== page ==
Understanding financial jargon can be a challenging endeavor. It can be confusing to make sense of it all when presented with so many vital financial key metrics.
One misconception users commonly experience is the relationship between the profit generated and the account's value. The question is usually this: “If my account balance was X when I started and the bots generated Y in profit, how come the current balance is not X+Y?”.
To understand how this is possible, let's go over an example.
Jimmy starts with 1000 USDT on his account. He sets up an ETH/USDT grid bot with a 1000 USDT budget. The bot runs for a week and generates 100 USDT in profit. He expects his account value to be around $1100, but to his surprise, it is $990. How is it possible?
The answer is value change.
We have to clarify the concept of realized and unrealized profit. When the bot starts, it buys crypto, which will be sold later for a profit. In the case of Jimmy's grid bot, it will gradually sell ETH as the price increases. Every time the bot sells, it realizes a profit. The total profit realized, 100 USDT, is what the bot reports in the profit section. This is the value of the crypto profit generated (excluding exchange fees), and it's already added to your account balance. However, the bot still holds ETH, and that ETH might have gone down in value since purchase, which we call the unrealized profit.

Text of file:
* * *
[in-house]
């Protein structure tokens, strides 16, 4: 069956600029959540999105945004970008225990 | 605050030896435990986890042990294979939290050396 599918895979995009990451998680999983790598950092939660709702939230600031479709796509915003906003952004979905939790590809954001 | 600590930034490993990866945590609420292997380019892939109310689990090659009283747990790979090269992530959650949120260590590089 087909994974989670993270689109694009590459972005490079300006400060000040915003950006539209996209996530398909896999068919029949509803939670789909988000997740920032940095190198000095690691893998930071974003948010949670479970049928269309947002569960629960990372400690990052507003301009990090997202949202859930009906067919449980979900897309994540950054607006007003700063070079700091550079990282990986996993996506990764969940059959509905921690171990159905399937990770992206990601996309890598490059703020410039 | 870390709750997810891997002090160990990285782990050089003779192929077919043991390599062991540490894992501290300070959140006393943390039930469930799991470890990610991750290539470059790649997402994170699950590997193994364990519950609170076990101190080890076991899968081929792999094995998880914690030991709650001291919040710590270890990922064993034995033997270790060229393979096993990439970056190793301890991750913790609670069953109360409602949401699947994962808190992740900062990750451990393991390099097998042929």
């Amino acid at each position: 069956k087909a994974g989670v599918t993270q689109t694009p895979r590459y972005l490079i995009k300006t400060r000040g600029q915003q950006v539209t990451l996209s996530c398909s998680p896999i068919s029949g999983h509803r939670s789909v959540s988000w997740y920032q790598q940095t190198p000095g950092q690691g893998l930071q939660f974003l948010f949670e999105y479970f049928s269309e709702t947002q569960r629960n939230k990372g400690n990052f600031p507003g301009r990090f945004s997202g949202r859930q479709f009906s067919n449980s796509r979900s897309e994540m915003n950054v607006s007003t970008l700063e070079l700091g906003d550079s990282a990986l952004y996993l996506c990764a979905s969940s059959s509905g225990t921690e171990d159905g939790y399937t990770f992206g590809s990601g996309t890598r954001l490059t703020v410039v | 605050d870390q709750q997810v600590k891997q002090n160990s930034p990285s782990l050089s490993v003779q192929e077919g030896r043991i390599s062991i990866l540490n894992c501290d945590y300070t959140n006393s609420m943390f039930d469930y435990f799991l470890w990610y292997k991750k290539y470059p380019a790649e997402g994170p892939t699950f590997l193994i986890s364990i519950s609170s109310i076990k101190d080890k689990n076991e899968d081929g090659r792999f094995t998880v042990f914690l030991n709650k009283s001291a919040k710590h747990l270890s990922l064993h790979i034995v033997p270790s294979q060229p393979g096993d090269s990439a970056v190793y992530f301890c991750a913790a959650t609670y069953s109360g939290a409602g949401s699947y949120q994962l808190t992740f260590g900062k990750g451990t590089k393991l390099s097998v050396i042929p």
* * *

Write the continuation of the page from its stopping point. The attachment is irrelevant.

Therefore, we need another metric to consider the realized and unrealized profit so we can better understand what's going on. This is what value change tells us. Value change takes into account the initial value of the bot at the start (around $1000), the current value, including the ETH it is still holding, and the profit generated.
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